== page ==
What’s the Main Cause of Failure in RV Refrigerator Cooling Units?
An overheating RV fridge boiler section is one of the top reasons a camper’s cooling unit fails. In this post, we will look at how an overheating boiler section affects the performance of your fridge and what you can do about it.
The boiler section is part of the RV refrigerator, where either electric or propane heat starts the refrigeration process. When a cooling unit is operated level, has the correct heat input, and has good ventilation, the unit runs at a safe temperature (with just a few exceptions) and can expect a long, happy life. But bad things happen to the cooling unit when one of these components is missing.
When the cooling unit reaches a critical temperature, the refrigerant in the system starts breaking down. This may be noticeable in small increments by a fridge that doesn’t get as cold as it used to and progressively gets worse, or the unit suddenly ruptures in the boiler tubing, causing a release of all the refrigerant. Fatigue cracks in the boiler tubing cause these ruptures.
Here are 2 reasons why fatigue cracks form in the boiler tubing:
First: Heating of the boiler by its heat sources causes thermal expansion and contraction along the weld seams. Every time the unit cycles on and off, thermal expansion takes place. The tubing that the factories use isn’t heavy enough to handle the stress and eventually forms stress cracks along the welds in the boiler.
Second: Overheating causes a breakdown of the refrigerant and its additive sodium chromate. The brown sludge is sodium chromate that reached a critical temperature and solidified. Along with the sludge chromate are also flakes of metal from the interior walls of the boiler. When the sodium chromate breaks down, the interior walls of the boiler tubing are destroyed, which makes the already too-thin tubing even weaker until fatigue cracks form, causing a release of the refrigerant ammonia and hydrogen.
In fact, several RV fires in recent years have been linked to boiler failure in the cooling unit. Even if a fridge fire isn’t the result, the cooling unit is still destroyed and in need of replacement.
First, for your RV refrigerator to work correctly, it must fulfill these three conditions:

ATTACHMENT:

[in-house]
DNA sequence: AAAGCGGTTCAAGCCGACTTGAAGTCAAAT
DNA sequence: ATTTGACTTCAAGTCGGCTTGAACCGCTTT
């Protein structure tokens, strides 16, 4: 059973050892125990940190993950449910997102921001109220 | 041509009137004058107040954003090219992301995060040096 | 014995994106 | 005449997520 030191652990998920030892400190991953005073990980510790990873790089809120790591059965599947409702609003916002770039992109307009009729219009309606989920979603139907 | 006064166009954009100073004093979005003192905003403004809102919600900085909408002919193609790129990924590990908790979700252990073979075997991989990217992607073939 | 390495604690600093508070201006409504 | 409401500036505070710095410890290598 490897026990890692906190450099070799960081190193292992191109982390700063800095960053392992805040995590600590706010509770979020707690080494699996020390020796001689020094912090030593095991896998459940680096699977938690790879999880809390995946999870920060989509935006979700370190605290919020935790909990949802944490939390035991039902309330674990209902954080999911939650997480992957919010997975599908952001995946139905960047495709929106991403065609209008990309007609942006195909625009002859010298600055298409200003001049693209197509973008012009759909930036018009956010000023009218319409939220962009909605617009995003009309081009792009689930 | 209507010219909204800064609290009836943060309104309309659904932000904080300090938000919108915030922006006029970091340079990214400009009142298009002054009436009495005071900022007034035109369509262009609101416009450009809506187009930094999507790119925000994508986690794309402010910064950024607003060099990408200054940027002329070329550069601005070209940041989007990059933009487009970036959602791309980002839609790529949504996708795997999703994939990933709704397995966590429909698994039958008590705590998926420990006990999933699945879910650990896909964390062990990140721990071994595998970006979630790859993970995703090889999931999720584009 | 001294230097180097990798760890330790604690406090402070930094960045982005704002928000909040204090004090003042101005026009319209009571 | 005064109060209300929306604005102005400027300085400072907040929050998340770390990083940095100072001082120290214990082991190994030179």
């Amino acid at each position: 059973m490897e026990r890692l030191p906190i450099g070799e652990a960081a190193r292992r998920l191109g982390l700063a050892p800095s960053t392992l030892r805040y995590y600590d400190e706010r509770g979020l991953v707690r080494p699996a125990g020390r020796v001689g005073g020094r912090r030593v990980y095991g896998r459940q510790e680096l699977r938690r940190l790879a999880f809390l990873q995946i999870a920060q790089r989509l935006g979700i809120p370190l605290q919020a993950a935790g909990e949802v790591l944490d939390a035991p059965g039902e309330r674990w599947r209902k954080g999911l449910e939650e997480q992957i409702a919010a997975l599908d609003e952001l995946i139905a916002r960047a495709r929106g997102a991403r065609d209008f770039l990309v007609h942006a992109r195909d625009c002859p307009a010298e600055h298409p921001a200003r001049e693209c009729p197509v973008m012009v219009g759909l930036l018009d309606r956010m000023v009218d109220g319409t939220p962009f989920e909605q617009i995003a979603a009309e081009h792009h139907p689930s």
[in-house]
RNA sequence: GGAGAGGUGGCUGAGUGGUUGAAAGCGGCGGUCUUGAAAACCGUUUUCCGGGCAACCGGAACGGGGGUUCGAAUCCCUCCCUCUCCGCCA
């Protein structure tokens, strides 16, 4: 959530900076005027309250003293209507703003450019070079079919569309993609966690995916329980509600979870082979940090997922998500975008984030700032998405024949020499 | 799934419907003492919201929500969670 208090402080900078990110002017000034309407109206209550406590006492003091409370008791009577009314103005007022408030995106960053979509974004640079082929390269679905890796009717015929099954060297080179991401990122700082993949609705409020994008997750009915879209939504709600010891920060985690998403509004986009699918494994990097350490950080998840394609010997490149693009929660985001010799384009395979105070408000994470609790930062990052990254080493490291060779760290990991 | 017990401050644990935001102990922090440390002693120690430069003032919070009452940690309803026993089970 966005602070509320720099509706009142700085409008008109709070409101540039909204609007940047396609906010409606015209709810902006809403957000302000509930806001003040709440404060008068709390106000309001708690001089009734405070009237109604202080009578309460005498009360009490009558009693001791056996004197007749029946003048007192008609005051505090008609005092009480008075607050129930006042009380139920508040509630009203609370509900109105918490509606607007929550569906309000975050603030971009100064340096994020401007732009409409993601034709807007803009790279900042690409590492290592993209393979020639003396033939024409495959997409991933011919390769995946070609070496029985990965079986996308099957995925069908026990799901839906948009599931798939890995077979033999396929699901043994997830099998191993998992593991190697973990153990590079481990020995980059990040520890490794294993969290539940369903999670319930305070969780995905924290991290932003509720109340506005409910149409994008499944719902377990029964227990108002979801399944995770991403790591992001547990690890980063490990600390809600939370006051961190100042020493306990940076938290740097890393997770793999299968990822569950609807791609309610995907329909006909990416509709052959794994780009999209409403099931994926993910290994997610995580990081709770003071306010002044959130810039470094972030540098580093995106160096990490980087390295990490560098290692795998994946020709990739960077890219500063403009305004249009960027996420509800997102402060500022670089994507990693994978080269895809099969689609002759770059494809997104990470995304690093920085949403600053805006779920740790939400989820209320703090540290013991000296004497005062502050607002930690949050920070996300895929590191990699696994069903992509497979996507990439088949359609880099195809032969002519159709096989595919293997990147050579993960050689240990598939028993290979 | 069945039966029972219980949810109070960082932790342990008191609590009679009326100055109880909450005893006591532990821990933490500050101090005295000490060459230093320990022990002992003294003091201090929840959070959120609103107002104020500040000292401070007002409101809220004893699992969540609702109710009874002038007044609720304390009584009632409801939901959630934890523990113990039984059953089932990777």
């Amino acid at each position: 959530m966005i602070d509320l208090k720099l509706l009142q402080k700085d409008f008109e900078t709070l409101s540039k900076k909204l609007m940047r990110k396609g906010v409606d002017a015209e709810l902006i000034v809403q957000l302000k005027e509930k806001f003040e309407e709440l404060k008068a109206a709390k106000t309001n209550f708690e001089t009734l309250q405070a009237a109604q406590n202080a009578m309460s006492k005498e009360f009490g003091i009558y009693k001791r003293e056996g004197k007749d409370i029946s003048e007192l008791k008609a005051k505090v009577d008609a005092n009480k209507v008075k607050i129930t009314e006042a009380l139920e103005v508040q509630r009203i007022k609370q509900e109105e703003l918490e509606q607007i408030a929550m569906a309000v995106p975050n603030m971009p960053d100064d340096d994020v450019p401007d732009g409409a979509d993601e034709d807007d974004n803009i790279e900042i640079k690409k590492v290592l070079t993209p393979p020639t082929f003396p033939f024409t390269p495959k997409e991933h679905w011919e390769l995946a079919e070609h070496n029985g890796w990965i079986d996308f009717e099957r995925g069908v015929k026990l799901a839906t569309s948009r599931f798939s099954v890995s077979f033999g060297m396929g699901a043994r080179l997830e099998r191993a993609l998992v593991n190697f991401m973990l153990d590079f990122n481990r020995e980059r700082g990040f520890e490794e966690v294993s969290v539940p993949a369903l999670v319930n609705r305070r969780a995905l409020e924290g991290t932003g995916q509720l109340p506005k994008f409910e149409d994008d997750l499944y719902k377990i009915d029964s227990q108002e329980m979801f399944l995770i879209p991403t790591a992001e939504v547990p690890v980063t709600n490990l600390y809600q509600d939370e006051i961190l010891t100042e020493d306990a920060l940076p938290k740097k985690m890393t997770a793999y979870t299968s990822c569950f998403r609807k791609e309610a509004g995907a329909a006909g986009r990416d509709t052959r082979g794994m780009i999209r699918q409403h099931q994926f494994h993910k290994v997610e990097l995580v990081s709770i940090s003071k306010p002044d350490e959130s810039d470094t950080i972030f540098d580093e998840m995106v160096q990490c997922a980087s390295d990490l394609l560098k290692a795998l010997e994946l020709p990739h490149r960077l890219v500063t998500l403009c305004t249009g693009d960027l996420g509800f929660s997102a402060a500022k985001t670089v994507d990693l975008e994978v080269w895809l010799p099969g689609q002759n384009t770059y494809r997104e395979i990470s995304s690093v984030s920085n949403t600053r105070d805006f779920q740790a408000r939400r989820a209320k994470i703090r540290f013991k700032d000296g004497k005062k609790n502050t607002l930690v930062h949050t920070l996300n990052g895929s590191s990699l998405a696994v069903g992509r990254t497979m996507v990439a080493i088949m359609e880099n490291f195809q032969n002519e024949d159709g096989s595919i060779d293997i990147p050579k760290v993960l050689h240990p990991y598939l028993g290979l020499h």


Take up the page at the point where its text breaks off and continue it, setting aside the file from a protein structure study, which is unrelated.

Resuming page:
Must be level, while stationary. The refrigerator must be level front to back, and side to side per the manufacturer’s specification. While traveling, the refrigerator does not have to be level because liquids inside are sloshing around.
Must have the correct heat input.
The cooling unit must have good ventilation.
Well, today’s recreational vehicles don’t always meet these requirements. RV owners are often boondocking in unlevel parking lots, pulling up and down long steep grades. In addition, many towable campers don’t sit level on the tow vehicle.
Each of these issues will overheat the cooling unit boiler, damaging both the refrigerant and the boiler tubing, thus significantly shortening the life of the refrigerator. The unlevel operation can destroy a cooling unit faster than almost anything else and, if extreme enough, can ruin the cooling unit in a matter of hours.
Here are a few reasons why new RV refrigerators don’t last as long as older ones.
They are Quickly and Cheaply Built – Most modern RV fridges are not built to last compared to their older counterparts. Most are built with less sturdy materials, so they can’t withstand wear and tear. Their components are also harder to repair.
Incorrect Operation – As described above, improper RV fridge operation can affect how long it will last.
Ventilation Problems from the Way Some RV Manufacturers Install them – The biggest ventilation problems are with RV refrigerators installed in a slide-out room. An RV owner can do everything right and always level the RV/camper. Yet, the refrigerator can still fail suddenly from overheating due to ventilation problems with the slide-out room. Because the slide-out room doesn’t have a roof vent, the refrigerator relies on cooling fans to keep the unit from overheating. If the fans fail or the limit switch doesn’t turn the fans on at the right time, the cooling unit can be destroyed quickly. In extreme heat, even properly operating fans aren’t always enough to keep the cooling unit from overheating, especially larger refrigerators like the Norcold 2118, 1200LRIM 1210LRIM, and the Dometic NDR1292, RM7732, RM1350